Transcript for Podcast Episode 2: Place-Based Learning
Larry Berger: Welcome to the Readiness Institute at Penn State podcast. This is Larry Berger at the studios of SLB Radio Productions in Pittsburgh with Justin Aglio and Emma Hance. Justin is senior director of the Readiness Institute at Penn State, and Emma is the institute’s program manager. Welcome, and can you tell us more about the Readiness Institute?
Justin Aglio: Yes, thank you, Larry. The Readiness Institute at Penn State is a Penn State outreach initiative, and our mission is to enable education, industry, and community partners to coordinate, coordinate, collaborate, and create experiences for learners to achieve community and future readiness.
Larry Berger: In a few minutes, you’ll hear from teens reflecting on Readiness Institute programs and their goals and dreams for the future. First, let’s focus on one of the Readiness Institute’s core components, namely, place-based learning.
Emma Hance: Place-based learning is an approach to education that really focuses on student immersion, whether that’s immersion in local heritage, cultures, landscapes, opportunities or experiences. And then, using these experiences to drive student learning and exploration.
Larry Berger: And can you give some examples of what that might look like to help break it down?
Justin Aglio: Yeah, we came up with a great example in one of our programs when learners were able to attend a really futuristic company right here based in Pittsburgh, and they realize it’s not so much the technical skills they had to learn, but also all the other jobs that came along in that company, like public relations, marketing, even a lawyer through that company, so it takes a whole team to really function and to thrive in futuristic jobs based here in Pittsburgh.
Larry Berger: So, when you see the place as part of a Readiness Institute program, you actually see deeper than how the job might appear once you immerse yourself in that situation.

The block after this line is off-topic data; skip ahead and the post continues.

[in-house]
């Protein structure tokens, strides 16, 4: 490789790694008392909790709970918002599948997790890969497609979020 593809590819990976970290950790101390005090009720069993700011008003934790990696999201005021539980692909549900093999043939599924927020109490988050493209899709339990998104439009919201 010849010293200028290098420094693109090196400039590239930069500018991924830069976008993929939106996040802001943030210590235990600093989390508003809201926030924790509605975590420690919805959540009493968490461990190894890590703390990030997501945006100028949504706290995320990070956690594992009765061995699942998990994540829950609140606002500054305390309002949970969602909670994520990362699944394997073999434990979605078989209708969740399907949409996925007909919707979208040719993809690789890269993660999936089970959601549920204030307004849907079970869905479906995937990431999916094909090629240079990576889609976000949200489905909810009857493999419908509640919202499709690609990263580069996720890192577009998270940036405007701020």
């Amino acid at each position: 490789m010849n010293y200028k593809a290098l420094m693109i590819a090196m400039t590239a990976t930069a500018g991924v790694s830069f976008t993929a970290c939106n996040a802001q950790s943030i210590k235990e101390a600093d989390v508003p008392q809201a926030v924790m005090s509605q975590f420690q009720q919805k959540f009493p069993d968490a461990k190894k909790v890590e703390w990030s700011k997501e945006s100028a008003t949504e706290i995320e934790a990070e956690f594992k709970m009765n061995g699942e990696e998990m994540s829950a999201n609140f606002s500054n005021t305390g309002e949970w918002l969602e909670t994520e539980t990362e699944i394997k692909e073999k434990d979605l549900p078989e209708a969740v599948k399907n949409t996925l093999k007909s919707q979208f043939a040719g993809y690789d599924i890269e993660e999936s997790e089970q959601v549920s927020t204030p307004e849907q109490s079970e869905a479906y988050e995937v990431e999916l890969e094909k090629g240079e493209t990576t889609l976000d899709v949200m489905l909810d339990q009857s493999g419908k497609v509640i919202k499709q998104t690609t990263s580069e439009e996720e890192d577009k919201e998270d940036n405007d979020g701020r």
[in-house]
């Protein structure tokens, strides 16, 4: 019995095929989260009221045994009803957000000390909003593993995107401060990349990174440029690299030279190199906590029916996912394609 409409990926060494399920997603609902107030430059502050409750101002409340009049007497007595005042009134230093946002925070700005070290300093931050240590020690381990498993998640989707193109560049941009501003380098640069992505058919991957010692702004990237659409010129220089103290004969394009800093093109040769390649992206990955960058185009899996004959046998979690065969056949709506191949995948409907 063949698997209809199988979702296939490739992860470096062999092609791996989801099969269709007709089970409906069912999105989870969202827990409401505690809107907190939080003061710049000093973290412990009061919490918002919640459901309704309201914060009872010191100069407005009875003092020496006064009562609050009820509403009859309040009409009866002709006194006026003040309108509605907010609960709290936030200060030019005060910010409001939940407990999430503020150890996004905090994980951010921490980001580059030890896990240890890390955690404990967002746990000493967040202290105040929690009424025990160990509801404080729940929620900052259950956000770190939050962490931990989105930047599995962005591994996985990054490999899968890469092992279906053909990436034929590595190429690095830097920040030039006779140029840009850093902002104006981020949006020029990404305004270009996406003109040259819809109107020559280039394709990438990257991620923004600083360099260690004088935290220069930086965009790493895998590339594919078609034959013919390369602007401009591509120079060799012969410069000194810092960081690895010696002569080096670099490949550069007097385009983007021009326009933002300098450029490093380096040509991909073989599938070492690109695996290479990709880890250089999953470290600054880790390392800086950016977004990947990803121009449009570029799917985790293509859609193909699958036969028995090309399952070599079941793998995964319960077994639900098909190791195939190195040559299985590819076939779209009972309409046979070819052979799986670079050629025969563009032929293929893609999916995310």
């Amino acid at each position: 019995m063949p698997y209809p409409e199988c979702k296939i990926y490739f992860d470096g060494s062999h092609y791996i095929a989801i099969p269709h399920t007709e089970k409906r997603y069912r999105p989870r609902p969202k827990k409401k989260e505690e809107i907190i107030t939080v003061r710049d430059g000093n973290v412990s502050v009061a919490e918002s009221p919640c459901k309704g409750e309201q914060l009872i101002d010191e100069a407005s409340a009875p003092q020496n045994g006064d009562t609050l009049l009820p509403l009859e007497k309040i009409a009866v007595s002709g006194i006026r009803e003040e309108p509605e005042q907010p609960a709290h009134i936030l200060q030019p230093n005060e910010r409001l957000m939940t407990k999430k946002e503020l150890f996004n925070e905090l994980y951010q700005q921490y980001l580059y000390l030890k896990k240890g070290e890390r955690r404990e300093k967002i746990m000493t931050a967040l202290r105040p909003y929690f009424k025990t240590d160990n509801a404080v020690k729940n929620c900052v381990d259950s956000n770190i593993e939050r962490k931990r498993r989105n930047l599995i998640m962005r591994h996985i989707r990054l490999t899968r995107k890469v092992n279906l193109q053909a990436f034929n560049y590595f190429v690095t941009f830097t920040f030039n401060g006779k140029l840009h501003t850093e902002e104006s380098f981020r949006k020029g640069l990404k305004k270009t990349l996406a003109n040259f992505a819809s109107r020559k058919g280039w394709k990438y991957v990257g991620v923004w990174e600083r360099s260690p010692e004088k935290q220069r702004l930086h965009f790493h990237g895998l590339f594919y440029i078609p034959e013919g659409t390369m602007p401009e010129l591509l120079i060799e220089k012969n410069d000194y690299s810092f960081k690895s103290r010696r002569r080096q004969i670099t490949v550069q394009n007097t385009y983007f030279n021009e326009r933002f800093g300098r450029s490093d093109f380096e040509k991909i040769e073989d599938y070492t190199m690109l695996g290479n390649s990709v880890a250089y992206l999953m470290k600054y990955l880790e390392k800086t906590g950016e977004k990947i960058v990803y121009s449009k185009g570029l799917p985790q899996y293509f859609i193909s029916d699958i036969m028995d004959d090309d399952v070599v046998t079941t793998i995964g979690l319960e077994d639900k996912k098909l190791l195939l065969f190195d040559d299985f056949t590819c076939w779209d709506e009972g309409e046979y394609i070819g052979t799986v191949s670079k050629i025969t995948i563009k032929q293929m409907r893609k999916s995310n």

Emma Hance: Yeah, there’s a lot of companies in the area, a lot of organizations where you hear the name, you know what the name means. You have this idea of what the name means, and there’s so much more behind the scenes that, unless you’re actually there in person, you don’t really see all of those hidden components. It can be hard for students to figure out where they might fit in that organization, but when they’re actually able to be there and meet with people from the organization, they start to see how their skills could be suited to a future in that organization, that career, etc.
Larry Berger: So, this helps to solve the problem, how do you know what you don’t know until you actually start to learn it by going to a place, interacting with people and observing? Oh, this organization requires accountants, it requires lawyers, it requires people who are good with their hands, things you might never imagine based on the one job that might have gotten you interested in that particular company.
Justin Aglio: And one of the biggest takeaways from this are when the learners get to hear the people that work there and their personal and professional pathway to see how they got their job in an organization to know that it’s not an A through Z pathway. There’s many detours along the pathway. The learners take away that what I’m doing right now is part of my life, but there’s many different ways to get where I need to get to my own personal pathway as well.